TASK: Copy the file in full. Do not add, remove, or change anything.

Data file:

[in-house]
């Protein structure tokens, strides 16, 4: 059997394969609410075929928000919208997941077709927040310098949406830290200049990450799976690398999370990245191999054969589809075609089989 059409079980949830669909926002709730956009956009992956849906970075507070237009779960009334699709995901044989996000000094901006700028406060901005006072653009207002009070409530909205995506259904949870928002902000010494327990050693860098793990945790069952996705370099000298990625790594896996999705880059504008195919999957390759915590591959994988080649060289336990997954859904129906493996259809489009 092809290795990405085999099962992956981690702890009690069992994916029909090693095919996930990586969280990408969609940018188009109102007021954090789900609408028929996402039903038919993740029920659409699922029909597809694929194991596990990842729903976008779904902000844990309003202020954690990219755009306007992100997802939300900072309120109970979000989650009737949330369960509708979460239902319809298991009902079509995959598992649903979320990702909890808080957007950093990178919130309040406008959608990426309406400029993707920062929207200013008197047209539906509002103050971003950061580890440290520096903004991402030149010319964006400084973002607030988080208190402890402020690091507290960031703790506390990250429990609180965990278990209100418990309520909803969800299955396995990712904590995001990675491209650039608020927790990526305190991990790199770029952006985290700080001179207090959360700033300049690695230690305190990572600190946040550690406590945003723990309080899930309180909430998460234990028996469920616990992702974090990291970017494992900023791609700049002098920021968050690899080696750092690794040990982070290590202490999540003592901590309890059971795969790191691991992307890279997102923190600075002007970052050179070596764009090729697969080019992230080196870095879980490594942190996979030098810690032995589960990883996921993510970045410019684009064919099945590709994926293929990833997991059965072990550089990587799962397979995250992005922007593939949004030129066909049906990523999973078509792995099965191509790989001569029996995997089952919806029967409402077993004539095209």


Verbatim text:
[in-house]
């Protein structure tokens, strides 16, 4: 059997394969609410075929928000919208997941077709927040310098949406830290200049990450799976690398999370990245191999054969589809075609089989 059409079980949830669909926002709730956009956009992956849906970075507070237009779960009334699709995901044989996000000094901006700028406060901005006072653009207002009070409530909205995506259904949870928002902000010494327990050693860098793990945790069952996705370099000298990625790594896996999705880059504008195919999957390759915590591959994988080649060289336990997954859904129906493996259809489009 092809290795990405085999099962992956981690702890009690069992994916029909090693095919996930990586969280990408969609940018188009109102007021954090789900609408028929996402039903038919993740029920659409699922029909597809694929194991596990990842729903976008779904902000844990309003202020954690990219755009306007992100997802939300900072309120109970979000989650009737949330369960509708979460239902319809298991009902079509995959598992649903979320990702909890808080957007950093990178919130309040406008959608990426309406400029993707920062929207200013008197047209539906509002103050971003950061580890440290520096903004991402030149010319964006400084973002607030988080208190402890402020690091507290960031703790506390990250429990609180965990278990209100418990309520909803969800299955396995990712904590995001990675491209650039608020927790990526305190991990790199770029952006985290700080001179207090959360700033300049690695230690305190990572600190946040550690406590945003723990309080899930309180909430998460234990028996469920616990992702974090990291970017494992900023791609700049002098920021968050690899080696750092690794040990982070290590202490999540003592901590309890059971795969790191691991992307890279997102923190600075002007970052050179070596764009090729697969080019992230080196870095879980490594942190996979030098810690032995589960990883996921993510970045410019684009064919099945590709994926293929990833997991059965072990550089990587799962397979995250992005922007593939949004030129066909049906990523999973078509792995099965191509790989001569029996995997089952919806029967409402077993004539095209």